FinTech Start-ups Disrupt Business Models in Europe

Despite burgeoning competition in other European countries, the UK will continue as FinTech market leader in the foreseeable future, finds Frost & Sullivan’s Digital Transformation team

Europe is beset by an under-performing financial services industry and mounting dissatisfaction among consumers, due to the large installed base of legacy systems, incumbents’ resistance to change, and unfavourable regulations. The region is ripe for a FinTech explosion as Millennials enter the workforce and demand convenience, as well as nimble and personalised services. This new ecosystem will be particularly conducive for start-ups to launch digital-only, mobile-only services for tech-savvy consumers, compelling incumbents to look at new business models and sign partnerships with start-ups to stay competitive.

With the rising demand for new channels, user-friendly interfaces and device-agnostic services, incumbents can no longer depend on large, siloed, expensive IT set-ups to serve customers,” said Frost & Sullivan Digital Transformation Research Analyst Deepali Sathe. “The use of blockchain, data analytics, artificial intelligence, machine learning, Internet of Things and cloud has altered the way financial services are delivered and consumed. The result is improved efficiency, cost effectiveness and greater satisfaction among FinTech consumers.”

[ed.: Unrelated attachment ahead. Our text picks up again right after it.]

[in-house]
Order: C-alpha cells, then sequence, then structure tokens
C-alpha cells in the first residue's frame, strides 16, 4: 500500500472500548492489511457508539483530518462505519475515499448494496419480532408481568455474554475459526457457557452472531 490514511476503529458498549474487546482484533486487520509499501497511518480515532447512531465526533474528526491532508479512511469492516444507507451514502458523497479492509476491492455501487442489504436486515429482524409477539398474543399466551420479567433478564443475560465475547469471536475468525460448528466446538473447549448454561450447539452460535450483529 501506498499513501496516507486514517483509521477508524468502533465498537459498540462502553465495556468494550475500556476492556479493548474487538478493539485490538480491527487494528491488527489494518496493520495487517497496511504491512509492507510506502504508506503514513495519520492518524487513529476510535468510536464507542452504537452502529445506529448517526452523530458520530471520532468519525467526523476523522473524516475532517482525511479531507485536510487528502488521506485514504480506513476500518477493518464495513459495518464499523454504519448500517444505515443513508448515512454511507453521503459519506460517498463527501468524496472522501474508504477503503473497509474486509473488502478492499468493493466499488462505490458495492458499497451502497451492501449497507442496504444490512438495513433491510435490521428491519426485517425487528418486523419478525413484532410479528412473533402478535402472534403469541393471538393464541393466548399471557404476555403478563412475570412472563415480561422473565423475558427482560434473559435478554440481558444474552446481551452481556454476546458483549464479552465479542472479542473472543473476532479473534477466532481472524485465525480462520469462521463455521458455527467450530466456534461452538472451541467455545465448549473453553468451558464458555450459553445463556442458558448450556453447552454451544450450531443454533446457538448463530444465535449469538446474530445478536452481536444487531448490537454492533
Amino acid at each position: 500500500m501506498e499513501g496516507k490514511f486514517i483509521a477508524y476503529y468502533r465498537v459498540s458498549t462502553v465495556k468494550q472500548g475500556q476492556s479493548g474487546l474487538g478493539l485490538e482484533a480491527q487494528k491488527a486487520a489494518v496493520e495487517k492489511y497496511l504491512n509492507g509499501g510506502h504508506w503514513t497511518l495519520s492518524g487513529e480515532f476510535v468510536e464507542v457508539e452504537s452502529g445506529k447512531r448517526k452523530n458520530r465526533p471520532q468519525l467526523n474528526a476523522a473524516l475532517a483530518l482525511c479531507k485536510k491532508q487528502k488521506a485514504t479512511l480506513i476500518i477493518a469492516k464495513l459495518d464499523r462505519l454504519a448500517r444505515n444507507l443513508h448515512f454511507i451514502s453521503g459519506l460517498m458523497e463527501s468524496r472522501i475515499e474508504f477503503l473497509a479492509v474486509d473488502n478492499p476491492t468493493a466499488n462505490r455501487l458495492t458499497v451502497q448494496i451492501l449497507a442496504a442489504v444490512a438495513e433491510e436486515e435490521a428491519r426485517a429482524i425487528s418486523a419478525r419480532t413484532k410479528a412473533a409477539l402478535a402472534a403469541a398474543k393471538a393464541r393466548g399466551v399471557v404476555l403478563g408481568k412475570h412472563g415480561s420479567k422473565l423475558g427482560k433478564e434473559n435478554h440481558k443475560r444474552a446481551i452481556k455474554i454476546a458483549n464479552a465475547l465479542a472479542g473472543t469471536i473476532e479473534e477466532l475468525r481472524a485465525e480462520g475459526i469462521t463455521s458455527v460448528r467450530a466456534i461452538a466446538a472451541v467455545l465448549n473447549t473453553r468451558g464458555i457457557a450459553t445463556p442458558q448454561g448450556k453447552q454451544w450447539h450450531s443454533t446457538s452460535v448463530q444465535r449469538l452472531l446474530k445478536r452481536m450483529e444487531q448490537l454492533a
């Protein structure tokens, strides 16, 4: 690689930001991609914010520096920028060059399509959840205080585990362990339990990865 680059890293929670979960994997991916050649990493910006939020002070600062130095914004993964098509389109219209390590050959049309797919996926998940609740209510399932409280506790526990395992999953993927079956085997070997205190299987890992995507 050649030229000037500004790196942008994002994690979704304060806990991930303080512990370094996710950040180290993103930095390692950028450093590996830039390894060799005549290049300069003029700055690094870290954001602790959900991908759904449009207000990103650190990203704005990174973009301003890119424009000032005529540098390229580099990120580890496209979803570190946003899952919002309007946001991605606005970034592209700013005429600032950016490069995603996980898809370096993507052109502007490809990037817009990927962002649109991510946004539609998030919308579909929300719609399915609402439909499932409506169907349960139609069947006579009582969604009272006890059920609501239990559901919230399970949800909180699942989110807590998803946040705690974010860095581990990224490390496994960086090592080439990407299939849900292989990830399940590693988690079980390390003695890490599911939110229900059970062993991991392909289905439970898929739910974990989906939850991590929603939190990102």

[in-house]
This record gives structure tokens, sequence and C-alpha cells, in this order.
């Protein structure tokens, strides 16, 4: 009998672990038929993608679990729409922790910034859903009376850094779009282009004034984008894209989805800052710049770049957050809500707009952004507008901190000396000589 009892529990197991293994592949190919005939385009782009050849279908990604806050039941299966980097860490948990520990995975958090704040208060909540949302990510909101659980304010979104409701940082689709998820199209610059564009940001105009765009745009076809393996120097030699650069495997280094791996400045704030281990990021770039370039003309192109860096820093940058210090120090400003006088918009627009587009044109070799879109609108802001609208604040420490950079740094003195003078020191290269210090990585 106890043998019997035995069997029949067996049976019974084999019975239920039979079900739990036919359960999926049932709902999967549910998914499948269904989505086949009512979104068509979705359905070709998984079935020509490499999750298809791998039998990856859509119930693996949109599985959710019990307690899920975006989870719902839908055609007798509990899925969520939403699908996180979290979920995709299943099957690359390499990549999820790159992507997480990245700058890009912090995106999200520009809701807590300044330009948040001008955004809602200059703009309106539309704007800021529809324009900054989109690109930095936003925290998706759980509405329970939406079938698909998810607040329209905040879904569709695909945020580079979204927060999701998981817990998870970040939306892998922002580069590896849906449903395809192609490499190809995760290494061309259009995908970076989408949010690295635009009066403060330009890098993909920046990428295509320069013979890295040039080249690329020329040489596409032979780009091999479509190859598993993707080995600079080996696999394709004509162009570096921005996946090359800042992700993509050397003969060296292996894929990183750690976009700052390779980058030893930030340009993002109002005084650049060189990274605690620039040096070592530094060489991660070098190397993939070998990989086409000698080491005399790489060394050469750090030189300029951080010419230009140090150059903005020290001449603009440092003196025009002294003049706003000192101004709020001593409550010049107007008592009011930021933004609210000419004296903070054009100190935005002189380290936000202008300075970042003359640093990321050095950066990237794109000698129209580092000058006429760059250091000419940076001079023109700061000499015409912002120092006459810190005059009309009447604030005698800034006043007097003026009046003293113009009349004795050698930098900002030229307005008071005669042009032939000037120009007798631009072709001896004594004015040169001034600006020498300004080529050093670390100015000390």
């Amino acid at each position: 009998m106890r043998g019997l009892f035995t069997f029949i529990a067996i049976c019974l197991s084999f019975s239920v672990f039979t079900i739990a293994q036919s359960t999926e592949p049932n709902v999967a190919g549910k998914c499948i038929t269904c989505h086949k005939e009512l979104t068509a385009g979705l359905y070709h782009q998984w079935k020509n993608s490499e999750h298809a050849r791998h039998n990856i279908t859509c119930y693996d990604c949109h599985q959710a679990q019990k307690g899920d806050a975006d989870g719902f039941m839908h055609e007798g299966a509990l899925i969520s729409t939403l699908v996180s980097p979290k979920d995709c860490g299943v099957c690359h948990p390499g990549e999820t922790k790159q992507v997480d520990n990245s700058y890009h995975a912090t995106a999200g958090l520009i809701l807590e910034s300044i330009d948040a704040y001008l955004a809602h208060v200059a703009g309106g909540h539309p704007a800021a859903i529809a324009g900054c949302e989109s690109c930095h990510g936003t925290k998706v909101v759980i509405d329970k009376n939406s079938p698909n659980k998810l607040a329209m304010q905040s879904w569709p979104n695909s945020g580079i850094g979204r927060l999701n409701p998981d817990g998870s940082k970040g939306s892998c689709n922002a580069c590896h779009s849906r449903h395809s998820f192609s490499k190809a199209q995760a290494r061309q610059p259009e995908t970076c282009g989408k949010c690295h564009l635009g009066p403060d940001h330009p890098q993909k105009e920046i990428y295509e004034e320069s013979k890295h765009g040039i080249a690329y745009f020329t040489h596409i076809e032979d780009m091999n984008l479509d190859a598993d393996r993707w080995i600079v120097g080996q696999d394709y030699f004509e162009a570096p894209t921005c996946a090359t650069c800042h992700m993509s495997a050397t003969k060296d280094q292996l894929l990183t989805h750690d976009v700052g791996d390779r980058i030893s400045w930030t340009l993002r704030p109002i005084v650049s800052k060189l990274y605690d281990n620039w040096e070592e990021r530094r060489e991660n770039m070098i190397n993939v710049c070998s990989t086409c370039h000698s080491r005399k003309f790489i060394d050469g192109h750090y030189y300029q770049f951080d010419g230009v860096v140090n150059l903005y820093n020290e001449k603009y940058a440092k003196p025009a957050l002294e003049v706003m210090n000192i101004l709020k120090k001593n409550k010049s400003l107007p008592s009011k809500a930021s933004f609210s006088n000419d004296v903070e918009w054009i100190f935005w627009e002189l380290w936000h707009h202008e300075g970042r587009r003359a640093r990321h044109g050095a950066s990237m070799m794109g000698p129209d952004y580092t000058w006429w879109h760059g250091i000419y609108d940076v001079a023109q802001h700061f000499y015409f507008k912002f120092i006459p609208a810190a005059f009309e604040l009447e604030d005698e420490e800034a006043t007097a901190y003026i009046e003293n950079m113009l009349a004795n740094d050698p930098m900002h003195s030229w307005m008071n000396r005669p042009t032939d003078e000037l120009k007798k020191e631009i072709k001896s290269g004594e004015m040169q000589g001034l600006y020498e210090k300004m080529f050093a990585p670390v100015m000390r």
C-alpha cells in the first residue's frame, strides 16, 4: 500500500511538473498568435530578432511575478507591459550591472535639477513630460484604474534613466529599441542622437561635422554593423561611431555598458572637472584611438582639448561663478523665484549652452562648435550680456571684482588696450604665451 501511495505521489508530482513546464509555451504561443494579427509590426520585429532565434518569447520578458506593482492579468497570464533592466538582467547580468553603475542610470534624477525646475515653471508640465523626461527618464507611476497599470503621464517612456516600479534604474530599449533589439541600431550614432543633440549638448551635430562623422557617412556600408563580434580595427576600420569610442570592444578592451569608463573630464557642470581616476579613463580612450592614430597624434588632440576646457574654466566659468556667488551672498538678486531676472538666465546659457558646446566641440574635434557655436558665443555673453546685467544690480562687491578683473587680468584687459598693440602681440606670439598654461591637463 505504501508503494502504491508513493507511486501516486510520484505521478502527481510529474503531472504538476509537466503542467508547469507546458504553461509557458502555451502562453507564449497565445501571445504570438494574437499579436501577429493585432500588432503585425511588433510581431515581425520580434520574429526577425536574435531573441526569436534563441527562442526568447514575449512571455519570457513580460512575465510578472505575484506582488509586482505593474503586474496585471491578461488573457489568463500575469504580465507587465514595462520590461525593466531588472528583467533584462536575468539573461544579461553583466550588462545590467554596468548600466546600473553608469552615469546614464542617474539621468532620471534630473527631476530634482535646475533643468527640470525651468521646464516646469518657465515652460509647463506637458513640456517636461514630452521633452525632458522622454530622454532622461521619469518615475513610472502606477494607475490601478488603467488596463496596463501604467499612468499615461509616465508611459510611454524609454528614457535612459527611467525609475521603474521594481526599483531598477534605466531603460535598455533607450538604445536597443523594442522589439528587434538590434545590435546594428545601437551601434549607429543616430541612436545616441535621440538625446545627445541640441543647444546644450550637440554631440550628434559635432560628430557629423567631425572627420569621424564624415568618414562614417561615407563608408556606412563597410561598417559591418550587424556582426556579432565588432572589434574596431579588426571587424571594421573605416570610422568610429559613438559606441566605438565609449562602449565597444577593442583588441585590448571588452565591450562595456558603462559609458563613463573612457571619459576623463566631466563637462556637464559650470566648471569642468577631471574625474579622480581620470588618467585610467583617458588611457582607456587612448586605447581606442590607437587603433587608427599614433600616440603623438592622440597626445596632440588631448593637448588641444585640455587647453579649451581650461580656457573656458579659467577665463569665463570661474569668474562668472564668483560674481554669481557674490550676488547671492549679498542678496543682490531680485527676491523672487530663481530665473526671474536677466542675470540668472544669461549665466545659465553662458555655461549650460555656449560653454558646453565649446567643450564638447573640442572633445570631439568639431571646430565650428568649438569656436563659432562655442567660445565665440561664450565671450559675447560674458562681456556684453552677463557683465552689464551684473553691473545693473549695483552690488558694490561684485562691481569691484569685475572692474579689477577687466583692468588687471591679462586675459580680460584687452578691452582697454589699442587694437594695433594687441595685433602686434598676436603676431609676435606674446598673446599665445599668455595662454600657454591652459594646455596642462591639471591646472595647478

FinTech in Europe, 2016, part of Frost & Sullivan’s Digital Identification Growth Partnership Subscription, finds that many European countries with high Internet penetration and ease-of-doing-business indices are aware of the impact of FinTech. Advanced technologies will become mainstream within five years, as adoption increases across the region.

While technology adoption is clearly the way forward for the European financial services sector, the lack of clarity on regulators’ perspectives on FinTech and fears of data security are impeding growth. Post-recession consumer trust is at an all-time low as the last downturn was the result of fraudulent deals by regulators across the world, which increased the cost of operations for banks and other financial companies.

Nevertheless, Europe enjoys high demand from consumers and benefits from the presence of the financial services hub—London. With Brexit, many other countries are promoting alternative locations and providing attractive deals to start-ups with a competitive structure, but it will be awhile before they match the UK’s strong infrastructure and ecosystem.

Following the focus on advanced FinTech solutions, the segment that is likely to experience the most disruptions is payment,” noted Sathe. “Once consumers become familiar with online payment options, the presence of large tech players such as Apple and Google will further drive the growth of the payments segment.”

Author: Dylan Jones

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